"All of that is great, but it doesn't make up for all revenue we are losing by not being able to sell pints," Vent explained.

And that seems to be the issue at hand for Vent, Szuter, and presumably other breweries in the city. Breweries make a good portion of its profits through pint sales. When folks can't visit the bar to grab a drink, the ripple effects quickly become an issue. Vent cited variables like long-term contracts with hops distributors as these pre-existing orders were made under the pretense of last year's sales and this year's projections. In other words, these breweries simply aren't producing the same amount of beer as before, but the purchase orders of ingredients are still under contract.

For Szuter, he's skeptical that the Payment Protection Plan—a loan designed to incentivize small businesses to keep employees on their payroll—just isn't enough to cover all the costs that goes into operations.

"For us to bring back and match the full-time equivalent, we'd have to bring back 65 people and there's just not a business for 65 people right now," Szuter explained. "There's enough [work] for maybe 20, 25 [employees]? Maybe 30 if we want to be really aggressive with labor."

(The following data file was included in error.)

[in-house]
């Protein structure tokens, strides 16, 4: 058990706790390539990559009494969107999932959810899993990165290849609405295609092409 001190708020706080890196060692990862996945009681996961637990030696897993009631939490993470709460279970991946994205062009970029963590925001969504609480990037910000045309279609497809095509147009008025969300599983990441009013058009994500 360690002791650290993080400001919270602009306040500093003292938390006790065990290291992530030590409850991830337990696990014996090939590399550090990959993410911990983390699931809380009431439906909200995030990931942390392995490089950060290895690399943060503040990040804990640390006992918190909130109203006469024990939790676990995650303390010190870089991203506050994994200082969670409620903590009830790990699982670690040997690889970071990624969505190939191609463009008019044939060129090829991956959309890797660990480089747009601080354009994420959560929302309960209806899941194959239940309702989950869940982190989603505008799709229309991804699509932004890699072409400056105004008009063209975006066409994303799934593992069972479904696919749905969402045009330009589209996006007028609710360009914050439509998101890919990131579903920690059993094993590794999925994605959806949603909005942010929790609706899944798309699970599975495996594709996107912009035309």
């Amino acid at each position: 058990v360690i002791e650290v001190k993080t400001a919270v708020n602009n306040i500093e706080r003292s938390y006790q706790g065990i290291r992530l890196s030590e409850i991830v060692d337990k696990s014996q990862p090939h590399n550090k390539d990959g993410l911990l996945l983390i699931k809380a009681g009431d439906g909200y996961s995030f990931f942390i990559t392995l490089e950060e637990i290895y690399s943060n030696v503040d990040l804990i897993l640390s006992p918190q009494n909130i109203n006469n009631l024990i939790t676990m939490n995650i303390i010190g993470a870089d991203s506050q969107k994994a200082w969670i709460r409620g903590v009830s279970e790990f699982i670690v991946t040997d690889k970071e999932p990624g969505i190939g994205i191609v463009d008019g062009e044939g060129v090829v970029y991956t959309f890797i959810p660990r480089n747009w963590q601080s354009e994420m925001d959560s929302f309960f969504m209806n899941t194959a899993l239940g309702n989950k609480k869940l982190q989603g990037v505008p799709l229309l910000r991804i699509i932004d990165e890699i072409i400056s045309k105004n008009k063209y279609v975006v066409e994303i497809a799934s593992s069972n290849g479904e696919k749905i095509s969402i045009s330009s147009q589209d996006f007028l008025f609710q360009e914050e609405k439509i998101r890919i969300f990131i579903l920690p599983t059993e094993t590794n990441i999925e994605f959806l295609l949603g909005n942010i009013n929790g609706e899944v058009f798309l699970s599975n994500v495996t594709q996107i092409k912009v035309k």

There's also the lingering unknown that plays a major role for Szuter: will these loans be forgiven?

"It's a big deal because if we are trying to bring 30, 40, 50 people back to work, we're borrowing a lot of money to do that," Szuter said. "If we have to pay that back within two years, that's going to be a huge impact to our cash flow if we have a debt payment of $10,000 to $15,0000 a month."

It's been a marathon full of hurdles for these breweries. Szuter said as he and his team prepared all the required information on a Wednesday to apply for these loans, by Friday those requirements had changed forcing him to gather the new information needed and resubmit. Fortunately, WRB has been around for seven years and has built solid relationships with the banks they work with. It made getting this information less difficult, but still frustrating. These relationships, however, might not be the case for other breweries and bars.